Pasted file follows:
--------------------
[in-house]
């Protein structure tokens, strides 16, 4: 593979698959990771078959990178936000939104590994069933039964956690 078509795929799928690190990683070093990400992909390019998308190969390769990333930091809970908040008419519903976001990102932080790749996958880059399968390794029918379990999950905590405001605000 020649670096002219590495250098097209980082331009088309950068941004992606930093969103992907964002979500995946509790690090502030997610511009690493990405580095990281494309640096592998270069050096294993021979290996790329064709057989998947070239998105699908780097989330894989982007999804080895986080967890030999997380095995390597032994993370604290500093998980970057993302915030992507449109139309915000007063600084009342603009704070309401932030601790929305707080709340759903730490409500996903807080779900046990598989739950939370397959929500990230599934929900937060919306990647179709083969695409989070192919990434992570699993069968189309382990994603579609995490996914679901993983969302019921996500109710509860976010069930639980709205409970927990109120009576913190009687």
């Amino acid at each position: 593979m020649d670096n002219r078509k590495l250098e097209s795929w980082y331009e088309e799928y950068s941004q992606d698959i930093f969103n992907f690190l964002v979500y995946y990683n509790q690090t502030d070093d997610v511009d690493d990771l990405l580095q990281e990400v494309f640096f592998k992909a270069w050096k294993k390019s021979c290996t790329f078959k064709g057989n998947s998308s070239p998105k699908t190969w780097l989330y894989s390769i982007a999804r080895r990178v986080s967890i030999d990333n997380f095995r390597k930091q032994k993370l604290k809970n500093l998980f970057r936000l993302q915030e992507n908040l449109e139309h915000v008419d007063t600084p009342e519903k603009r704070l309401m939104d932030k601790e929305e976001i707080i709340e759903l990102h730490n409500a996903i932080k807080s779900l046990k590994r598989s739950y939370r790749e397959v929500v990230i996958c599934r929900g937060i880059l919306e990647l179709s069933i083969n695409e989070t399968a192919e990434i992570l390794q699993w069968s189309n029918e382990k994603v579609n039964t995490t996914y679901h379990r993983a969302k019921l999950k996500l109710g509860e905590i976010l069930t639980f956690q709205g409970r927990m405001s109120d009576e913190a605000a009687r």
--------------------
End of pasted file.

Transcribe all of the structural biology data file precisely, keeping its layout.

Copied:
[in-house]
């Protein structure tokens, strides 16, 4: 593979698959990771078959990178936000939104590994069933039964956690 078509795929799928690190990683070093990400992909390019998308190969390769990333930091809970908040008419519903976001990102932080790749996958880059399968390794029918379990999950905590405001605000 020649670096002219590495250098097209980082331009088309950068941004992606930093969103992907964002979500995946509790690090502030997610511009690493990405580095990281494309640096592998270069050096294993021979290996790329064709057989998947070239998105699908780097989330894989982007999804080895986080967890030999997380095995390597032994993370604290500093998980970057993302915030992507449109139309915000007063600084009342603009704070309401932030601790929305707080709340759903730490409500996903807080779900046990598989739950939370397959929500990230599934929900937060919306990647179709083969695409989070192919990434992570699993069968189309382990994603579609995490996914679901993983969302019921996500109710509860976010069930639980709205409970927990109120009576913190009687």
């Amino acid at each position: 593979m020649d670096n002219r078509k590495l250098e097209s795929w980082y331009e088309e799928y950068s941004q992606d698959i930093f969103n992907f690190l964002v979500y995946y990683n509790q690090t502030d070093d997610v511009d690493d990771l990405l580095q990281e990400v494309f640096f592998k992909a270069w050096k294993k390019s021979c290996t790329f078959k064709g057989n998947s998308s070239p998105k699908t190969w780097l989330y894989s390769i982007a999804r080895r990178v986080s967890i030999d990333n997380f095995r390597k930091q032994k993370l604290k809970n500093l998980f970057r936000l993302q915030e992507n908040l449109e139309h915000v008419d007063t600084p009342e519903k603009r704070l309401m939104d932030k601790e929305e976001i707080i709340e759903l990102h730490n409500a996903i932080k807080s779900l046990k590994r598989s739950y939370r790749e397959v929500v990230i996958c599934r929900g937060i880059l919306e990647l179709s069933i083969n695409e989070t399968a192919e990434i992570l390794q699993w069968s189309n029918e382990k994603v579609n039964t995490t996914y679901h379990r993983a969302k019921l999950k996500l109710g509860e905590i976010l069930t639980f956690q709205g409970r927990m405001s109120d009576e913190a605000a009687r």